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In Other Words

Discussions about art and culture with today's makers, curators, collectors and advisors. Hosted by Charlotte Burns, senior editor for Art Agency, Partners.
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Now displaying: May, 2018
May 31, 2018

"When people ask me how to describe the work or describe myself, I always just start by saying artist," says Glenn Kaino. "Everything stems from the art practice."

The visionary American conceptual artist's work has led him to become an off-Broadway producer, a performer, a magician, a social activist and the technological innovator who helped legalize the music download platform Napster. 

A "horrible" trip to an art fair in 2008 caused Kaino to close his studio for a year, unhappy with "how much influence an overall, overriding economic system" was having on art making. He decided instead to "go hang out with a bunch of magicians and see what happens—because they know something about believing". 

Magic is "why we do what we do, as artists", says Kaino, who went on to co-produce the off-Broadway magic show "In and Of Itself"—which is smashing box office records. Both magic and art are about belief for Kaino, who says: "Belief has always been at the core of the practice; it's really belief about the power of art."

One of his long-term collaborations is with the Olympian Tommie Smith, who famously accepted the gold medal for the 200m race in 1968 with his fist held aloft, in solidarity with the fight for human rights. "We, as beneficiaries of his sacrifice, can create systems that pay homage to—and also pay—him," Kaino says. "The art I know actually has tangible change, in that it makes people think in different ways or makes people engage in different ideas."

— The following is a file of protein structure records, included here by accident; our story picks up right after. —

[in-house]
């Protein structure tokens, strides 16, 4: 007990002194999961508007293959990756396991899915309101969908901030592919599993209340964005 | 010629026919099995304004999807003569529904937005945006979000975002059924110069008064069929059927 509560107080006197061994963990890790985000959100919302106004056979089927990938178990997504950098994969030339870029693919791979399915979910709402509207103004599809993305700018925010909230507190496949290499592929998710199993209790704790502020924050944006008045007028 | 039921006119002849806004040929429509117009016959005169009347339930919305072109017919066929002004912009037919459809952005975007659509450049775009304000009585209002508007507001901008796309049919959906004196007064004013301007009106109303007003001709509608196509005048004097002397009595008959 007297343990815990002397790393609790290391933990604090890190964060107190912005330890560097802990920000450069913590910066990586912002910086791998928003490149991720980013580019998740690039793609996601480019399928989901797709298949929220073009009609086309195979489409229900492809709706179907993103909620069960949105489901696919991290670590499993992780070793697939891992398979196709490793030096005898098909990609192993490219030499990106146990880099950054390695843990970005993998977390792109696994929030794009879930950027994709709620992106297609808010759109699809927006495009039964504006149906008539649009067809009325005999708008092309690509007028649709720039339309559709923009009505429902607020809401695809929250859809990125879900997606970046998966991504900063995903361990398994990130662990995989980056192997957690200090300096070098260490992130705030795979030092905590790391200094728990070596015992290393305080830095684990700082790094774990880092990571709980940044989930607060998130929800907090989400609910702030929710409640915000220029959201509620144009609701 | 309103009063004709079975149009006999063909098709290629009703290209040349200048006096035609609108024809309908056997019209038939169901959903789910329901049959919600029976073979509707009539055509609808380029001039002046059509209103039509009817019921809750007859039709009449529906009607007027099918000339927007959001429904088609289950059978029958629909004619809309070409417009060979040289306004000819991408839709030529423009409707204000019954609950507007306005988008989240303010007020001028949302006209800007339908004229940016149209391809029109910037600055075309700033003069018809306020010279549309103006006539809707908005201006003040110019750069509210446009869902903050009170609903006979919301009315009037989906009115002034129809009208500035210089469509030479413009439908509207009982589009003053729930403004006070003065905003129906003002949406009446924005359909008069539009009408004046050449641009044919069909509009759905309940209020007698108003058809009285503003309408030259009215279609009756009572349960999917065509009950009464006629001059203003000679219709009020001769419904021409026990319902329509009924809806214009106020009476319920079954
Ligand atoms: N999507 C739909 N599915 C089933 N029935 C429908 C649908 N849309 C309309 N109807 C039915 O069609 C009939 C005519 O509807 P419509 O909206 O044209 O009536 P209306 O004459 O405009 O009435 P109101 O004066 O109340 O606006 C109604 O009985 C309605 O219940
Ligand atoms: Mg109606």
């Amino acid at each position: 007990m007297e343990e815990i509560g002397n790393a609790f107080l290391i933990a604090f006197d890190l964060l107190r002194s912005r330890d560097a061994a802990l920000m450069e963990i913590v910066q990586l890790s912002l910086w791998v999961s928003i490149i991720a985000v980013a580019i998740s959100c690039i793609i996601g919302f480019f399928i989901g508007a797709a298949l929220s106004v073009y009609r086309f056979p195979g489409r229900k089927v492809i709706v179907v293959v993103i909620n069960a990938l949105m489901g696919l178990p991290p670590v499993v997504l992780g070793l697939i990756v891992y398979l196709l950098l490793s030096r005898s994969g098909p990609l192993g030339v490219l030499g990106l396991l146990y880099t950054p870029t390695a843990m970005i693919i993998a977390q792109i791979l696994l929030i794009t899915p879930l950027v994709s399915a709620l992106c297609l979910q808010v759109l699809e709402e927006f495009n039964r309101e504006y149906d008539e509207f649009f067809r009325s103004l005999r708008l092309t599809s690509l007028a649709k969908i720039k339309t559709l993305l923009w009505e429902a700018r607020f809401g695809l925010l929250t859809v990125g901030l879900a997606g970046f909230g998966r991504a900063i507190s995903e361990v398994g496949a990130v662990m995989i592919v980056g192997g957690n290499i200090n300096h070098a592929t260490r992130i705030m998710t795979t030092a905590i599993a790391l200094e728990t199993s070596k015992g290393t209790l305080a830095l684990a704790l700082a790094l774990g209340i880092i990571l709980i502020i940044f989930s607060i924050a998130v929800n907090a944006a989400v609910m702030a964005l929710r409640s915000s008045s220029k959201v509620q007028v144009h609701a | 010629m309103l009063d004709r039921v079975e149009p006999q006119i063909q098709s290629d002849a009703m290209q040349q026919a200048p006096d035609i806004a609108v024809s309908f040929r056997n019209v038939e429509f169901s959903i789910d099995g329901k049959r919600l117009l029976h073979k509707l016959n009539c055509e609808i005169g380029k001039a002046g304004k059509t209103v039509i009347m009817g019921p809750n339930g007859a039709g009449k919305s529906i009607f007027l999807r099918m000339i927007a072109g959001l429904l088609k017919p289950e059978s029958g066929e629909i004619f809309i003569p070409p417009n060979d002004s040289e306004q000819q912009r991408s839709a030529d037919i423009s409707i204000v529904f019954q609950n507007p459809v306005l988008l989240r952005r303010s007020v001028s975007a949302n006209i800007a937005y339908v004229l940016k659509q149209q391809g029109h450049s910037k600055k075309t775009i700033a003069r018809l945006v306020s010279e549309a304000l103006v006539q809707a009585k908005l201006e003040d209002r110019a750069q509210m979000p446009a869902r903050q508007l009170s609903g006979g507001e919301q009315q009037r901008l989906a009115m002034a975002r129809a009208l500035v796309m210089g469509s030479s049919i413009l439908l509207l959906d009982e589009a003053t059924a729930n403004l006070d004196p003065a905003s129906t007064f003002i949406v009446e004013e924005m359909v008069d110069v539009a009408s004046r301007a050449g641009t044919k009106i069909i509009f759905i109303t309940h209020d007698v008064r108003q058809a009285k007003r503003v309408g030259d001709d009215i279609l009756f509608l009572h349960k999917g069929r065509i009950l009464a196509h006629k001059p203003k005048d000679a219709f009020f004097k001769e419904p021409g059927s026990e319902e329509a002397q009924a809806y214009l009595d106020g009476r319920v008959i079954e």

During today’s podcast, which was recorded in Los Angeles with Matthew Thompson (vice president of AAP in Los Angeles) and our host Charlotte Burns, Kaino talks about subjects as diverse as Jurassic Park; diversity in tech; partnering with actor and activist Jesse Williams; his interest in "connecting ecosystems that don’t normally have a chance to meet"; upcoming projects—and much more. 

Tune in today.

Transcript: http://www.artagencypartners.com/transcript-glenn-kaino/

“In Other Words” is a presentation of AAP and Sotheby’s, produced by Audiation.fm.

May 24, 2018

Huge sums of money—more than $2.6bn—have been spent on Impressionist, Modern and contemporary art over the past two weeks in New York. On today’s podcast, Nicholas Maclean (of London and New York dealership Eykyn Maclean) and Allan Schwartzman (co-founder of AAP), discuss with our host Charlotte Burns (editor of In Other Words), what happened: what the surprises were; what trends we can detect; and what's going to happen next. 

Here are some choice soundbites:

"It is a sign that the market is starved for broadening what it sees as valuable. This is a big triumph; this is a turning point in perception” — Allan Schwartzman 

"I honestly thought that this could be the death knell for the Impressionist market. And then we saw it: that change between 2005 and 2008 was extraordinary” — Nicholas Maclean

"This question of identities seems to me to be a very American one. I think Americans, and perhaps the American market, are more open to approaching their own identities” — Charlotte Burns